Epidemics and pandemics are, unfortunately, nothing new. A glance at the history of mankind is enough to show that our species’ fight against infectious diseases has been constant. Not to mention the recent Covid, the Black Death, cholera, tuberculosis, influenza, typhoid or smallpox are just a few examples of those that have left indelible traces…
Each disease requires specific action and the implementation of different prevention, response and treatment mechanisms. This is why it is essential to identify the origins and modes of appearance of pathogenic agents.
In this regard, approximately 60% of emerging infectious diseases reported worldwide are zoonoses (which are transmitted between animals and humans). It is estimated that approximately one billion people worldwide become ill and millions die each year as a result of zoonotic events. And of more than 30 new human pathogens detected in recent decades, 75% originated in animals.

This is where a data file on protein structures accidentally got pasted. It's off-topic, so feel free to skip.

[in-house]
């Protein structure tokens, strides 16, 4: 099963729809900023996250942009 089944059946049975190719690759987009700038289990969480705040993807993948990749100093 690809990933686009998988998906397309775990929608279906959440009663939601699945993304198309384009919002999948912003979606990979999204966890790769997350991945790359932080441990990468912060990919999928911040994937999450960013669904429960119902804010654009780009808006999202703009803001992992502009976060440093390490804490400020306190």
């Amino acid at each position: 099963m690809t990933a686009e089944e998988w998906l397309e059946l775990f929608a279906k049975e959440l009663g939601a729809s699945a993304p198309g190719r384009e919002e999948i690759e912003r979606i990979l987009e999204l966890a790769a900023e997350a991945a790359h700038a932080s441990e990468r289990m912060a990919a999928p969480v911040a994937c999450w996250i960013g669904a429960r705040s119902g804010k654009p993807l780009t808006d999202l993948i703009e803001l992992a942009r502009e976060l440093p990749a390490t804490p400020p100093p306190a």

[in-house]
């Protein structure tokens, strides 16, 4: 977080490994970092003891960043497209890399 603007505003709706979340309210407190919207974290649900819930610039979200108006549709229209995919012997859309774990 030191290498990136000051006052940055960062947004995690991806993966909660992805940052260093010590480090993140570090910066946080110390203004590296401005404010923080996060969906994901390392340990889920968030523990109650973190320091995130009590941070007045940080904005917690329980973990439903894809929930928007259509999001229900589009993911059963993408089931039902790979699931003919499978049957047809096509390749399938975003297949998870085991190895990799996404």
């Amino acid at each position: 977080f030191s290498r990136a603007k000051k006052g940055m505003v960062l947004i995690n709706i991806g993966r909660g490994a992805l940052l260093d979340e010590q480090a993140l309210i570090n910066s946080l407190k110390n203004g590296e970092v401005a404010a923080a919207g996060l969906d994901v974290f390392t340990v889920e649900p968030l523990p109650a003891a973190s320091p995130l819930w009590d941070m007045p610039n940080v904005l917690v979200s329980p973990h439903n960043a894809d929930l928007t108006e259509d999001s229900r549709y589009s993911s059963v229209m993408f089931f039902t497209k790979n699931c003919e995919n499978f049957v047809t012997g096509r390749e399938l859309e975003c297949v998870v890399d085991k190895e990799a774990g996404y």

The recent emergence of several zoonoses – avian influenza H5N1, avian influenza H7N9, HIV, Zika, West Nile virus, severe acute respiratory syndrome (SARS), Middle East respiratory syndrome (MERS), Ebola or Covid-19 (SARS -CoV-2) among others – has posed serious threats to human health and global economic development.
They are generally unpredictable, as many originate in animals and are caused by new viruses that are only detected after the fact. However, there are at least ten factors that we already know for sure are linked to the emergence of a future epidemic or pandemic. They are gathered together and explained below.
1. Wars and famines
The damage caused by war is obviously numerous and complex: the deaths, injuries and mass displacement of people to flee the fighting are the most obvious. But the emergence of infectious epidemics is also closely linked to conflicts.
In 2006, cholera outbreaks were reported in 33 African countries, 88% of them in conflict-affected countries. In recent years, several countries in the Middle East and Africa have experienced infectious epidemics as a direct consequence of war, exacerbated by food and water shortages, displacement and damage to infrastructure and health services. .
2. Land use change
Land use change is a major modification of the ecosystem directly induced by human populations. The consequences are very wide.